By Willow Grier
CALGARY — Dub FX a.k.a. Benjamin Stanford works a bit like a wizard when he gets to the stage (whether that stage be a sidewalk, the top of a bus, a bar, or a giant arena or festival). Using minimal gear, but also a creative approach, Stanford brings musical worlds to life by relying solely on his own voice. He beatboxes to create a backing beat. He loops his own vocals to create harmonies and the illusion of instrumentation. And then he sings and raps over his creation. Altogether, the live performance comes together like some strange and mystic musical conjuring. This process has resulted in the former street performer gaining a legion of fans. Since his humble beginnings he has started to incorporate a backing band and other performers to his stage show, but he remains true to his DIY roots. BeatRoute caught up with Stanford in anticipation of his upcoming tour.
BeatRoute: Since your creative style is quite unique, how did you get your start and what has the evolution process been like up until now?
Benjamin Stanford: From the age of 17 I started singing in a heavy metal band, a reggae band, a hip-hop band and a jazz band. Then by 19 I was also singing over DJs in clubs and doing acoustic cover gigs. Basically I immersed myself in as many different sounds as possible. By the time I was 23 I had enough experience to hit the streets of Europe with all this inspiration. It took about a year to find my sound on the street and that was it. Since then I’ve been tweaking the sound to what it is today.
BR: In many of your songs you include messages about the human condition and the state of the world. Where do you find you draw most of your inspiration lyrically?
BS: That’s a good question… To be fair I don’t really know. I don’t listen to other lyricists much. It’s not the first thing my brain hears when listening to music. I find myself listening more to the groove than the message. I’ve been writing my own songs since I was 14, so lyrics always just came to me. They pop into my head while I come up with vocal melodies. I usually start with a melody that consists of vowels my brain naturally gravitates towards, then I find words that have those vowels. In fact the premise of the song comes from finding vowels that turn into words. Almost like the theme comes last.
BR: How important is collaboration to your overall process and what have some of your favourite examples been?
BS: Collaborations are super important when I hit a wall. Most of the time that doesn’t happen, but when it does it’s really good to have someone else there to push you in a new direction. this new album I just made is full of collaborations. Not necessarily from vocalists but with my band mates Evan Tweedie and Andy V, who helped me write the songs. I have no real music theory background but these guys are jazz musicians. It’s awesome letting them re-harmonize my boring chord progressions with slash chords and different ideas I wouldn’t be able to come up with. A good example of me creating something new from a collaboration is “No Rest For The Wicked.” That was something I would never have been able to come up with on my own!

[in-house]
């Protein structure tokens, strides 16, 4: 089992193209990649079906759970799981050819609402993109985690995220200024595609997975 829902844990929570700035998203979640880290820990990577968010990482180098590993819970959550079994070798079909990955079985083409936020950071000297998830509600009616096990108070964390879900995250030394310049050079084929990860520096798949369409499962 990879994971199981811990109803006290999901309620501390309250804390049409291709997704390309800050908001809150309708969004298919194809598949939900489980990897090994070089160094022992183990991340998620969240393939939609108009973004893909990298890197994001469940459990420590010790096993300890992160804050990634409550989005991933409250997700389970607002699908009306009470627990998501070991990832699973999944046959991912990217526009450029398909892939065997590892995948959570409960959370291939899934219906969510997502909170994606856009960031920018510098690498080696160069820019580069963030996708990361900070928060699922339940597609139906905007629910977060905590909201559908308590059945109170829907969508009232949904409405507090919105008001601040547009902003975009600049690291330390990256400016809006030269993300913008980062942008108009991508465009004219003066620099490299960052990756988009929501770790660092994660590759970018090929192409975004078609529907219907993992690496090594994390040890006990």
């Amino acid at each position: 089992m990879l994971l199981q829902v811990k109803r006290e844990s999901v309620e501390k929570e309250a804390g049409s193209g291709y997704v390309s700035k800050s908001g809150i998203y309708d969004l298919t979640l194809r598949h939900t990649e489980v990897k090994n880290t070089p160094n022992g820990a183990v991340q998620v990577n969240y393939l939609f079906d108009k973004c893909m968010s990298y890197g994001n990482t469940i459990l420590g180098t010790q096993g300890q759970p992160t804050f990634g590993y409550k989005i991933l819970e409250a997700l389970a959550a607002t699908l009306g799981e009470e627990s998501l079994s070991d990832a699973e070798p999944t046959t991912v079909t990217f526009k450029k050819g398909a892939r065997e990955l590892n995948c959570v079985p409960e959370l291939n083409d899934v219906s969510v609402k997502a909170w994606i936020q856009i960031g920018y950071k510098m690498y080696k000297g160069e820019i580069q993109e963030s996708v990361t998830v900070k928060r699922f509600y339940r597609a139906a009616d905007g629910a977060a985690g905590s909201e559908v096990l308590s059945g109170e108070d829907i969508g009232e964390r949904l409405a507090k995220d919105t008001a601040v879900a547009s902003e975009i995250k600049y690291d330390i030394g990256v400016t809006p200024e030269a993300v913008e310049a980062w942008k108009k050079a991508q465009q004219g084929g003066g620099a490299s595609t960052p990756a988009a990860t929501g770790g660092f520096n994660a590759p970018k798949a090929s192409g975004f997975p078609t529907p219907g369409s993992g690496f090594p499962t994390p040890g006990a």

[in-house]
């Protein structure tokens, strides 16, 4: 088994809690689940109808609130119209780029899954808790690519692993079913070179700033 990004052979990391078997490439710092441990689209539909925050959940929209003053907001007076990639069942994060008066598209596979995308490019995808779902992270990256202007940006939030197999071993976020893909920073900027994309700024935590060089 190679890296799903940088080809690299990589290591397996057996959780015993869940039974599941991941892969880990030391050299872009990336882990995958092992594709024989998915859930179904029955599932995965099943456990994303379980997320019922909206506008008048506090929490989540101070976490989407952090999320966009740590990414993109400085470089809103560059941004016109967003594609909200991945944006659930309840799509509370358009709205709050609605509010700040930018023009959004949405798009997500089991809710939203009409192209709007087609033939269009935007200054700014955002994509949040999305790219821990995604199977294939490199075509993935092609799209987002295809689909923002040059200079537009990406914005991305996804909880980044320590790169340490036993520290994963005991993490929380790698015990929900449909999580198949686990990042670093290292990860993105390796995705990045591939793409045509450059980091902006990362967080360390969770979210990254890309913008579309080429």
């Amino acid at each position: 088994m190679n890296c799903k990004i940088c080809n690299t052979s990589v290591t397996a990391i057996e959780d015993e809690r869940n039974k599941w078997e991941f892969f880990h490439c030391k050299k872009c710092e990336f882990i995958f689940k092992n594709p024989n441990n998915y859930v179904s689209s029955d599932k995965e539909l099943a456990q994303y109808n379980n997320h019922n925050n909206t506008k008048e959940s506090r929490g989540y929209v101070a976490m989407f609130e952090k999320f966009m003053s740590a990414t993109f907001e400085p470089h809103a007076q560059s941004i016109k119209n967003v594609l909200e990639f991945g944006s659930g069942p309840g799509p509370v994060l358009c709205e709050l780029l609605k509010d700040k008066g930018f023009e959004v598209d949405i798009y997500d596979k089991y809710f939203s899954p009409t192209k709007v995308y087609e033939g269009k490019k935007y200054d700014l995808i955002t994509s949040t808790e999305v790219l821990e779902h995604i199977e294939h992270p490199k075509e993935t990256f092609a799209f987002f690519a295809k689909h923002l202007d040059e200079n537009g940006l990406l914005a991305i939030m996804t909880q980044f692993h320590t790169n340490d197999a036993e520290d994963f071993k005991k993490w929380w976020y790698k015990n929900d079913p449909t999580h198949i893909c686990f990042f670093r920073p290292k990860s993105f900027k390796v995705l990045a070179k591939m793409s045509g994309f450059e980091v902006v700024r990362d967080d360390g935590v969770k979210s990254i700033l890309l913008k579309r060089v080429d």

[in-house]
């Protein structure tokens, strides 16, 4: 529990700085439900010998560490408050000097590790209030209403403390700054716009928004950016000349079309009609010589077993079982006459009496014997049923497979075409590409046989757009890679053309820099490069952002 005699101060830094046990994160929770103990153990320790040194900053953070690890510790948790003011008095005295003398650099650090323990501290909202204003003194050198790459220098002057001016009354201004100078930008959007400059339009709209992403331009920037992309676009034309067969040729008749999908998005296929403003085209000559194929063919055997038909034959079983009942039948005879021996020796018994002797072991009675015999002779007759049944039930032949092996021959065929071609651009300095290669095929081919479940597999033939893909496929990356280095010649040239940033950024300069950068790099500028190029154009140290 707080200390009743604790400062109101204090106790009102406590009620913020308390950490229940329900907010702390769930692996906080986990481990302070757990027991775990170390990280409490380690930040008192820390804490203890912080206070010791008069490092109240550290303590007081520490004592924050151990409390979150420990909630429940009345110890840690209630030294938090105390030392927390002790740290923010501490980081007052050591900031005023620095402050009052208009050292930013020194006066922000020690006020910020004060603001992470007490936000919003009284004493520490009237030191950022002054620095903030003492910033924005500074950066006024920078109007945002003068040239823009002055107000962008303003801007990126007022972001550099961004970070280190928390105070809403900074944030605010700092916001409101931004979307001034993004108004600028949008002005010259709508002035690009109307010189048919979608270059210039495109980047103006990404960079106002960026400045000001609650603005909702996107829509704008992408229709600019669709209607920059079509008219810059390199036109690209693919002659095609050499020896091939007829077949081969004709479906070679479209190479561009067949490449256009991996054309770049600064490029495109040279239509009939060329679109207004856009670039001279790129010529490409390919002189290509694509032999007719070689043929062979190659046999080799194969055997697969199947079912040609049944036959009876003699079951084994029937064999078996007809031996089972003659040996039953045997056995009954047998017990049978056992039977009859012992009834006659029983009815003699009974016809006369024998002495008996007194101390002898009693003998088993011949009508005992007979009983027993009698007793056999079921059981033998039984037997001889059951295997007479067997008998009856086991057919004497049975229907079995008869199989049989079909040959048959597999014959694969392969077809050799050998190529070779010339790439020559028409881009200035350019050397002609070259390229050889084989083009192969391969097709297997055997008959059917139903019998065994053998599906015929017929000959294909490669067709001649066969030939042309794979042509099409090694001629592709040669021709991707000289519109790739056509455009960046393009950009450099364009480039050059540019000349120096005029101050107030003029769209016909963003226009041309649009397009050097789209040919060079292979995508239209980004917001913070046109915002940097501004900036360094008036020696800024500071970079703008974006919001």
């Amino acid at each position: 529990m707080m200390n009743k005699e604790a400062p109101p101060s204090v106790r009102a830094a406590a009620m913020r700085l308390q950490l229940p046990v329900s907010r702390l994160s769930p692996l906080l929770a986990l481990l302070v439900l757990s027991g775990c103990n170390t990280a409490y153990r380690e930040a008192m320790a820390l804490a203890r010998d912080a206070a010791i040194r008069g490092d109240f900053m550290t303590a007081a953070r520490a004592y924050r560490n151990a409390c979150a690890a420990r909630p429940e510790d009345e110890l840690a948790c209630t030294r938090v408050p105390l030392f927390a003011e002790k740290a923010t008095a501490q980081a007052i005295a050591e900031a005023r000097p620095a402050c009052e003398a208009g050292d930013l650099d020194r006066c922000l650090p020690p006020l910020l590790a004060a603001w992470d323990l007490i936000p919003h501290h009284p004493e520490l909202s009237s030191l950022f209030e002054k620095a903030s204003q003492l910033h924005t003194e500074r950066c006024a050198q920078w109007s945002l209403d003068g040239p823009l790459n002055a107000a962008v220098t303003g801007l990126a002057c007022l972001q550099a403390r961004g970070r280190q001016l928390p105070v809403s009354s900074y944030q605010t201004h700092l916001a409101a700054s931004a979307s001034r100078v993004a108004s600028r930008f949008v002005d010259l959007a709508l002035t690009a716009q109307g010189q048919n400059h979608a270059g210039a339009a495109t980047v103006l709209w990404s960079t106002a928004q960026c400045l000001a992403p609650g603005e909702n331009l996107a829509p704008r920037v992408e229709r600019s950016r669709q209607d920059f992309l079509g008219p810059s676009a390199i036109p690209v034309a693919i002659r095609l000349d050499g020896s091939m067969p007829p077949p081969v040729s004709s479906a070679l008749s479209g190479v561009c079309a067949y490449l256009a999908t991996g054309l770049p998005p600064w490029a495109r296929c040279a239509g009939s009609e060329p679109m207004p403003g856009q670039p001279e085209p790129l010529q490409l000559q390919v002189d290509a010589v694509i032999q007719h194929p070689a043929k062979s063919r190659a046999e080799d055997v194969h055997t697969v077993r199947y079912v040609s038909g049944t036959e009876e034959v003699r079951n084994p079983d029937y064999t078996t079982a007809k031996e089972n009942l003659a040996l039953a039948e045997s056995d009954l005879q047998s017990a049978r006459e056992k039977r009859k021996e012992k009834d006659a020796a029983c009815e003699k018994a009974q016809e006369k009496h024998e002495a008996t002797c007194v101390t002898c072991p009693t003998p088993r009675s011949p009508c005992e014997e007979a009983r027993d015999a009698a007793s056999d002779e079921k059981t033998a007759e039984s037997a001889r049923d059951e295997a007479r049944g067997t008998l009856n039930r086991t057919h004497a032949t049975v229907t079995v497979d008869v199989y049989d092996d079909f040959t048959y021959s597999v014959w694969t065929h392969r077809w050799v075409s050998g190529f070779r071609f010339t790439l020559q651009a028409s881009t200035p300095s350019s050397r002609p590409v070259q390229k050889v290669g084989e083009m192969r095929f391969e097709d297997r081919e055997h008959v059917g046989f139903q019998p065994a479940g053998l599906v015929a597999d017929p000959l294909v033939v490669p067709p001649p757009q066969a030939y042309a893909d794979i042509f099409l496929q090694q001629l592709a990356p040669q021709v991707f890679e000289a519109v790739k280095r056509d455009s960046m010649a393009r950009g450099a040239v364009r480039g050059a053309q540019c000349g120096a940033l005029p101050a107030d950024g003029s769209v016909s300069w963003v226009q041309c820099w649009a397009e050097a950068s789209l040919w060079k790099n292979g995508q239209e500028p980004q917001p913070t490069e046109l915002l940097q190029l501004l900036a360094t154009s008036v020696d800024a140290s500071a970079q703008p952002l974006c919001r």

BR: Social media updates place you in the recording studio lately. What’s on the horizon for you?
BS: My new album titled Thinking Clear will drop in August! I feel like this body of work truly represents me as an artist right now in this time of my life. There is all the usual beatboxing and socio-political themes but I have a three-piece horn section, percussion, bass and keys backing it all up. It sounds really live and raw but groovy and refined also. I can’t wait for it to drop!
BR: We are glad to be one of four Canadian tour dates for you, what’s your favourite part of touring? And the most frustrating part?
BS: This is my 10th year performing as Dub FX. I’ve seen over 40 countries and played to crowds ranging from one person to 300,000! This is what I do and what I’ll do until I can’t anymore. The best part is performing, and the worst part is getting sick on tour. Fingers crossed that won’t happen. I’ve found some really innovative ways to stay healthy on tour. I try not to party much on tour and just save my strength for the shows.
BR: In your travels have you ever met an artist who said that you were the reason they started making music? How did that affect you?
BS: To be honest I’ve met quite a few. Heaps of street performers, loopers, beatboxers, and singers. It’s really nice to hear. Obviously it’s not possible that I am the only reason they started. We all absorb so many different things from so many different inspiring stories all the time. So I take it with a grain of salt and don’t let it inflate my ego.
BR: What advice would you have for artists starting out today?
BS: Stay humble, work your ass off, play as many shows as you can, and don’t give up! Be realistic, be flexible with your abilities, and street perform, street perform, street perform!
BR: Do you have any pre-show rituals that you feel are essential to your process?
BS: I have to warm up my voice, and I do Chi Kung (Qigong) to centre myself and draw energy and inspiration. I don’t do any drugs or alcohol before I play unless I am doing an improvised performance. When I am with the band we do a little huddle and do what we call an “Amen Break” where I call upon the spirits and energy of the universe to give us energy and inspiration. It’s basically a non-religious prayer.
BR: Lastly, is there anything in particular you would like your listeners to know about you and what you are now working on?
BS: Apart from the new album and the new tour coming up, I’m still the same guy doing what I do best! Come get some good vibes and good music at one of my shows! I guarantee I’ll get you dancing, inspired or both!
Catch Dub FX Tuesday June 28th with Frase at Marquee Beer Market and Stage and watch for his new album Thinking Clear to drop August 26th.AB, Alberta, beatbox, Dub FX, Marquee Beer Market & Stage